07 September 2016

Let It Grow

So much for the procrastination cure about which I wrote the other day. Let it grow, indeed. I've got to carry on until I get this out of my system. A couple of weeks ago it was Walt Whitman, yesterday it was Chekhov and today it seems to be the Grateful Dead.

In 1995, in the US for the Internet Law Symposium at which I had been invited to speak, I'd hired a car to drive from Seattle to Bellingham to visit friends - and, come to think of it, to run the Mount Erie race, billed as "Skagit County's Oldest and Steepest Road Race", which didn't put me off because it was the only race in the area that weekend. Point-to-point, finishing at the summit, then you had to jog back down again which was even more painful than running up the hill. To make matters worse, it was just a week after my first Marathon.

As the hire car was provided with a cassette player (remember them?), I invested in something to listen to - and, seeking to expand my musical horizons and unaware of who else would be speaking at the Symposium I bought this ...

Of course it didn't come ready-autographed, but I was rather pleased to have it to hand when I met Barlow. (He signed it with his email address, a very modern thing to do in 1995 - I have erased the second part although I imagine he hands it out fairly liberally. In fact it's on his homepage, and so are his phone numbers and real-world addresses.) A couple of years later he kindly gave me permission to reproduce his essay about intellectual property on the Internet, "Selling Wine Without Bottles", in my Sourcebook on Intellectual Property Law. What a nice guy. One of those people I'm pleased to be able to say I've met in my life, like Stephane Grapelli, Ted Heath, Simon Callow, Harold MacMillan, Jackie Stewart, Leonard Bernstein, Michael Tippett, Peggy Ashcroft, Michael Fallon, Dave Pegg, Eugene Ionescu, Joanne Harris, Jeffrey Archer, David Putnam, Michael Portillo and Roger Bannister (a rather random selection: please excuse me if I have omitted you).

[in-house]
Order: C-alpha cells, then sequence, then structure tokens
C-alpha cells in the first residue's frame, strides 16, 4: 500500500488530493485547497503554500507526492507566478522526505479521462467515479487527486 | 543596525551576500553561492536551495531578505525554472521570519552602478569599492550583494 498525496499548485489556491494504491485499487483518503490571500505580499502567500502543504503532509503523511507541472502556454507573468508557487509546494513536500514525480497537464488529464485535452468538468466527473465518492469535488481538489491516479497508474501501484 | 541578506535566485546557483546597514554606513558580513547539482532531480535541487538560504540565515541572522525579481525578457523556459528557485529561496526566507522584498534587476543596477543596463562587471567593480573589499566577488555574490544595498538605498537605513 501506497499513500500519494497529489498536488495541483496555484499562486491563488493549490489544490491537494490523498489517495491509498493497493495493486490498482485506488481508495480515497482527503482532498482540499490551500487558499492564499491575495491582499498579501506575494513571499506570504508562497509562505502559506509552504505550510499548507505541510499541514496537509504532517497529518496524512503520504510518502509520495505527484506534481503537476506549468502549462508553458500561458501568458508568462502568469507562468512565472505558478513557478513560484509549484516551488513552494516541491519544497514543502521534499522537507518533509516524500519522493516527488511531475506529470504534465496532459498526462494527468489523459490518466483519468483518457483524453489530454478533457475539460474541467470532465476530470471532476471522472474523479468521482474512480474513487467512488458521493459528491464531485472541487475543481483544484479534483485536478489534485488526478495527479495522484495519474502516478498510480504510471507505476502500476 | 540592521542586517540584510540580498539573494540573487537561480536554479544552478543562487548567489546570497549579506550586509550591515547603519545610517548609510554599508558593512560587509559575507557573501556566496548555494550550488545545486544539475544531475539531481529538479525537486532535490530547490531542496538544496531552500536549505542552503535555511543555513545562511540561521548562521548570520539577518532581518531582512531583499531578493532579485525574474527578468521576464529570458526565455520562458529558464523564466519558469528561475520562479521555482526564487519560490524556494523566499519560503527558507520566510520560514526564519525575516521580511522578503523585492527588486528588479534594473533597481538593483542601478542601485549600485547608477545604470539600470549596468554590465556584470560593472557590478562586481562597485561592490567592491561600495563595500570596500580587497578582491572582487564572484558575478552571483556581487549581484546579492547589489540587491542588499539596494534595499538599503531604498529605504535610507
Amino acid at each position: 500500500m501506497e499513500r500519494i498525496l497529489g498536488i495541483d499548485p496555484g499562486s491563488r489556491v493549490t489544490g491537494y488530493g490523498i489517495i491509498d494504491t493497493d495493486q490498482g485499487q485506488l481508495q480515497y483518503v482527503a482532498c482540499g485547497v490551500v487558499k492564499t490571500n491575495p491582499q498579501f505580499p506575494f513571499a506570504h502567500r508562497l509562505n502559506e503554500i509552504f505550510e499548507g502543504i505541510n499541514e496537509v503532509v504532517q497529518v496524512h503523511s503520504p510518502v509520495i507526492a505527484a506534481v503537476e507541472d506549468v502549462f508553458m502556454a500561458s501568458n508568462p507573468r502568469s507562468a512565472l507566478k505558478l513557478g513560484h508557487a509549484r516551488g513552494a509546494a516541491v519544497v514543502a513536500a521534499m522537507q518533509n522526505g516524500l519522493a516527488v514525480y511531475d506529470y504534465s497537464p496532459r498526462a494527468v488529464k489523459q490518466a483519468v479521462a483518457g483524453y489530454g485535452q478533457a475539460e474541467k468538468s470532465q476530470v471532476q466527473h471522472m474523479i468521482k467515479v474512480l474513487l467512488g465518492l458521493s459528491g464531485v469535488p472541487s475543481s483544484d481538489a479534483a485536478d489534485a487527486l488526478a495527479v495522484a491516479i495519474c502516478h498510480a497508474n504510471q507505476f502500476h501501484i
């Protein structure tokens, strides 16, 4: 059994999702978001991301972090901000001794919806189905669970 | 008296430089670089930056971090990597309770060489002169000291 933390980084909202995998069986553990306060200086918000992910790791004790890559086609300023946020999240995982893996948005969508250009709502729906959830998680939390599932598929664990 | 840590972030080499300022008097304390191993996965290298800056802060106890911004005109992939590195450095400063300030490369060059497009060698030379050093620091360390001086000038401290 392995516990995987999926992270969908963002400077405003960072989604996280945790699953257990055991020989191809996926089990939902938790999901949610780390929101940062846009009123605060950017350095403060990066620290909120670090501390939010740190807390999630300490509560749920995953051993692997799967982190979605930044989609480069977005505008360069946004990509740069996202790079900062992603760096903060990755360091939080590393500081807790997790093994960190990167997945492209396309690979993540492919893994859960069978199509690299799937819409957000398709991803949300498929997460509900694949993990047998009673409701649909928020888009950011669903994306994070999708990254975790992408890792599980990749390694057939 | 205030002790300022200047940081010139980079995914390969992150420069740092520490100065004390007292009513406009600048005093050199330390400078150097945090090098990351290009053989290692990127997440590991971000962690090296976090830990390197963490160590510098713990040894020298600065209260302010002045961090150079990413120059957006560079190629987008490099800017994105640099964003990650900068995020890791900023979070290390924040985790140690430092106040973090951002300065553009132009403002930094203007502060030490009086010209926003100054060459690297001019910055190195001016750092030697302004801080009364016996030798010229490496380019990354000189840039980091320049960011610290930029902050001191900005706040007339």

And while I am on the subject ... I rather like his Principles of Adult Behaviour, although following principles set down by a member of the Grateful Dead reminds me of Hunter S Thompson offering advice on life. And having sought out that link I am reminded that this is all "Reading Galbraith" and I should occupy my time more profitably.

A great tape, too, which I enjoyed listening to frequently until car tape players disappeared.

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